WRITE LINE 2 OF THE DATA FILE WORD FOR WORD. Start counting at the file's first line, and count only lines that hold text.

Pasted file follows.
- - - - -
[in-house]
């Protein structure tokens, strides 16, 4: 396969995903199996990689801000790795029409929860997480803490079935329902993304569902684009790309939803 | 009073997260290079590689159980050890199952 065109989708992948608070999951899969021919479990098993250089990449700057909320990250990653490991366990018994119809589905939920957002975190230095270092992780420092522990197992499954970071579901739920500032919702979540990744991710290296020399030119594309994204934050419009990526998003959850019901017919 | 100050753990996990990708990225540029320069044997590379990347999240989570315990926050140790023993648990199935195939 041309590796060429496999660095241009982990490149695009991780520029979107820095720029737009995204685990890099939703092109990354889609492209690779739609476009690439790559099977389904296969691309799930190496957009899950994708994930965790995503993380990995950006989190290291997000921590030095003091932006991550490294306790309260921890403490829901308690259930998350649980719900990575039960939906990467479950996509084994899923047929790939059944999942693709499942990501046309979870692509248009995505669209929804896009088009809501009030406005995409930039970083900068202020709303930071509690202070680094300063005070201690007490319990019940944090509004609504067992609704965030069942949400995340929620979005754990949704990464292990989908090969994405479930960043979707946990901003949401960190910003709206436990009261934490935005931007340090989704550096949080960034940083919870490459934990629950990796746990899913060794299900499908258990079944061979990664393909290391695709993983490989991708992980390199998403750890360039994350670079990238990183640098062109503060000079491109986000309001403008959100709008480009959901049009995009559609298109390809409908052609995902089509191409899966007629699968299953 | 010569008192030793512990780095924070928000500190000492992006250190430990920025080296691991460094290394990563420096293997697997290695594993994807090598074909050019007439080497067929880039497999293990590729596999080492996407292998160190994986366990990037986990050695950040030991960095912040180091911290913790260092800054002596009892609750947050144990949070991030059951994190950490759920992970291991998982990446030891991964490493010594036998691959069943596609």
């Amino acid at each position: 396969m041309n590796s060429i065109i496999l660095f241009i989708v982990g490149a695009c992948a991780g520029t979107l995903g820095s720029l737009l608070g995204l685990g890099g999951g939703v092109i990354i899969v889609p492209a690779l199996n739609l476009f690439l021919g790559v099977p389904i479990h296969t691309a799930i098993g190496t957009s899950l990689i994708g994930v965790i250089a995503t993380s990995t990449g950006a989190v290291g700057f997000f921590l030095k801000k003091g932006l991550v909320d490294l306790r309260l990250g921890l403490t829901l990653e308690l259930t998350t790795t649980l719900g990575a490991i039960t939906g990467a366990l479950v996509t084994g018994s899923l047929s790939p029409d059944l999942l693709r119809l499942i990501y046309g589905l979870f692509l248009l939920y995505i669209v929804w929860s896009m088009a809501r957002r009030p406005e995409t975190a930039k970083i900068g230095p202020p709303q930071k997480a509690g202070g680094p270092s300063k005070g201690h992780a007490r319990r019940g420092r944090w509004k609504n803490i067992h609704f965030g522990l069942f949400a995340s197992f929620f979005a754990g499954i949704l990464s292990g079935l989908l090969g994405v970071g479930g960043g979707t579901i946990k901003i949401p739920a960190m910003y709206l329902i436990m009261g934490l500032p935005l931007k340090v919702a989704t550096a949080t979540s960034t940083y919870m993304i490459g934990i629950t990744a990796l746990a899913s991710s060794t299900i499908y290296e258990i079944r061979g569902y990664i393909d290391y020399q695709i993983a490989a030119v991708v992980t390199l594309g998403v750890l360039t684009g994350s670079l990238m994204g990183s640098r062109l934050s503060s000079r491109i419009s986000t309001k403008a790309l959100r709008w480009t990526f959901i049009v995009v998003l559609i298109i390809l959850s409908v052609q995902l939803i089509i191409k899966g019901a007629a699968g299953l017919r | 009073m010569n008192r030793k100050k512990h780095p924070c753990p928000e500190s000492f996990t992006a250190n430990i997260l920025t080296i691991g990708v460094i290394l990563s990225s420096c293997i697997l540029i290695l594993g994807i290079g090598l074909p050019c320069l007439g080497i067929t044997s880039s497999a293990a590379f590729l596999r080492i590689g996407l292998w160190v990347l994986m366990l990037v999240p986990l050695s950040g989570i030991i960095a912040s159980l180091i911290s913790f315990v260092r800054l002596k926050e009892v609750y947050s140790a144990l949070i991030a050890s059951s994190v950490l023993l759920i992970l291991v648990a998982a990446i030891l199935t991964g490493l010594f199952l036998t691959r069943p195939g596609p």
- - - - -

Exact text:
């Protein structure tokens, strides 16, 4: 396969995903199996990689801000790795029409929860997480803490079935329902993304569902684009790309939803 | 009073997260290079590689159980050890199952 065109989708992948608070999951899969021919479990098993250089990449700057909320990250990653490991366990018994119809589905939920957002975190230095270092992780420092522990197992499954970071579901739920500032919702979540990744991710290296020399030119594309994204934050419009990526998003959850019901017919 | 100050753990996990990708990225540029320069044997590379990347999240989570315990926050140790023993648990199935195939 041309590796060429496999660095241009982990490149695009991780520029979107820095720029737009995204685990890099939703092109990354889609492209690779739609476009690439790559099977389904296969691309799930190496957009899950994708994930965790995503993380990995950006989190290291997000921590030095003091932006991550490294306790309260921890403490829901308690259930998350649980719900990575039960939906990467479950996509084994899923047929790939059944999942693709499942990501046309979870692509248009995505669209929804896009088009809501009030406005995409930039970083900068202020709303930071509690202070680094300063005070201690007490319990019940944090509004609504067992609704965030069942949400995340929620979005754990949704990464292990989908090969994405479930960043979707946990901003949401960190910003709206436990009261934490935005931007340090989704550096949080960034940083919870490459934990629950990796746990899913060794299900499908258990079944061979990664393909290391695709993983490989991708992980390199998403750890360039994350670079990238990183640098062109503060000079491109986000309001403008959100709008480009959901049009995009559609298109390809409908052609995902089509191409899966007629699968299953 | 010569008192030793512990780095924070928000500190000492992006250190430990920025080296691991460094290394990563420096293997697997290695594993994807090598074909050019007439080497067929880039497999293990590729596999080492996407292998160190994986366990990037986990050695950040030991960095912040180091911290913790260092800054002596009892609750947050144990949070991030059951994190950490759920992970291991998982990446030891991964490493010594036998691959069943596609």